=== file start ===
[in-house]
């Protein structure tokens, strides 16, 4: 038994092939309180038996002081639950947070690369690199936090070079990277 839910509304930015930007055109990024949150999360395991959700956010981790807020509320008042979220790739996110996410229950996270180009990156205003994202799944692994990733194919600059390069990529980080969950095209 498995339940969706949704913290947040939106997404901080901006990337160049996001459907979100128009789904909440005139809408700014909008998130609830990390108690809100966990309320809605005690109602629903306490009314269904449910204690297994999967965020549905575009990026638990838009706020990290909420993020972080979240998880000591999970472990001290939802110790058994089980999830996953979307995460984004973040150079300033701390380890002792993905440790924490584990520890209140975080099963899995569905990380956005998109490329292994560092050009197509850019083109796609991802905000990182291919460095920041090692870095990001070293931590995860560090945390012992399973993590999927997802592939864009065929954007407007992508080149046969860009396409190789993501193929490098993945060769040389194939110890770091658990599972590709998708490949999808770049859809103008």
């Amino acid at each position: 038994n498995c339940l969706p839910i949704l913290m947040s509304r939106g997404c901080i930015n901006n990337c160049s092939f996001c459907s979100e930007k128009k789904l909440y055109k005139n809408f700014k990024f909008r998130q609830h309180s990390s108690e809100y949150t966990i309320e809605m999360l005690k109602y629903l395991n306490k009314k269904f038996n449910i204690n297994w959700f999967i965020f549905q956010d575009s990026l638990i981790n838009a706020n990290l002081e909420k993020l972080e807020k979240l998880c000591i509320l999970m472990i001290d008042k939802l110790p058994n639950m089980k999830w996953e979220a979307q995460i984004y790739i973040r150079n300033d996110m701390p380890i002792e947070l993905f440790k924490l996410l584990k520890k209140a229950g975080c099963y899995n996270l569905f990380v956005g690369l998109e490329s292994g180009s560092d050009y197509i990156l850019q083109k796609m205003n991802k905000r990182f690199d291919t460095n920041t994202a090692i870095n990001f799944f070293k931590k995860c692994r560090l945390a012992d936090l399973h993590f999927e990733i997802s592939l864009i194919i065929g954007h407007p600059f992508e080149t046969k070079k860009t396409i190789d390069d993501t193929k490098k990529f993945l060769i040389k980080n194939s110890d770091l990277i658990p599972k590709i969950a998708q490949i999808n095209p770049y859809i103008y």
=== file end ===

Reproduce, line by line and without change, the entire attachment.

[in-house]
């Protein structure tokens, strides 16, 4: 038994092939309180038996002081639950947070690369690199936090070079990277 839910509304930015930007055109990024949150999360395991959700956010981790807020509320008042979220790739996110996410229950996270180009990156205003994202799944692994990733194919600059390069990529980080969950095209 498995339940969706949704913290947040939106997404901080901006990337160049996001459907979100128009789904909440005139809408700014909008998130609830990390108690809100966990309320809605005690109602629903306490009314269904449910204690297994999967965020549905575009990026638990838009706020990290909420993020972080979240998880000591999970472990001290939802110790058994089980999830996953979307995460984004973040150079300033701390380890002792993905440790924490584990520890209140975080099963899995569905990380956005998109490329292994560092050009197509850019083109796609991802905000990182291919460095920041090692870095990001070293931590995860560090945390012992399973993590999927997802592939864009065929954007407007992508080149046969860009396409190789993501193929490098993945060769040389194939110890770091658990599972590709998708490949999808770049859809103008």
């Amino acid at each position: 038994n498995c339940l969706p839910i949704l913290m947040s509304r939106g997404c901080i930015n901006n990337c160049s092939f996001c459907s979100e930007k128009k789904l909440y055109k005139n809408f700014k990024f909008r998130q609830h309180s990390s108690e809100y949150t966990i309320e809605m999360l005690k109602y629903l395991n306490k009314k269904f038996n449910i204690n297994w959700f999967i965020f549905q956010d575009s990026l638990i981790n838009a706020n990290l002081e909420k993020l972080e807020k979240l998880c000591i509320l999970m472990i001290d008042k939802l110790p058994n639950m089980k999830w996953e979220a979307q995460i984004y790739i973040r150079n300033d996110m701390p380890i002792e947070l993905f440790k924490l996410l584990k520890k209140a229950g975080c099963y899995n996270l569905f990380v956005g690369l998109e490329s292994g180009s560092d050009y197509i990156l850019q083109k796609m205003n991802k905000r990182f690199d291919t460095n920041t994202a090692i870095n990001f799944f070293k931590k995860c692994r560090l945390a012992d936090l399973h993590f999927e990733i997802s592939l864009i194919i065929g954007h407007p600059f992508e080149t046969k070079k860009t396409i190789d390069d993501t193929k490098k990529f993945l060769i040389k980080n194939s110890d770091l990277i658990p599972k590709i969950a998708q490949i999808n095209p770049y859809i103008y």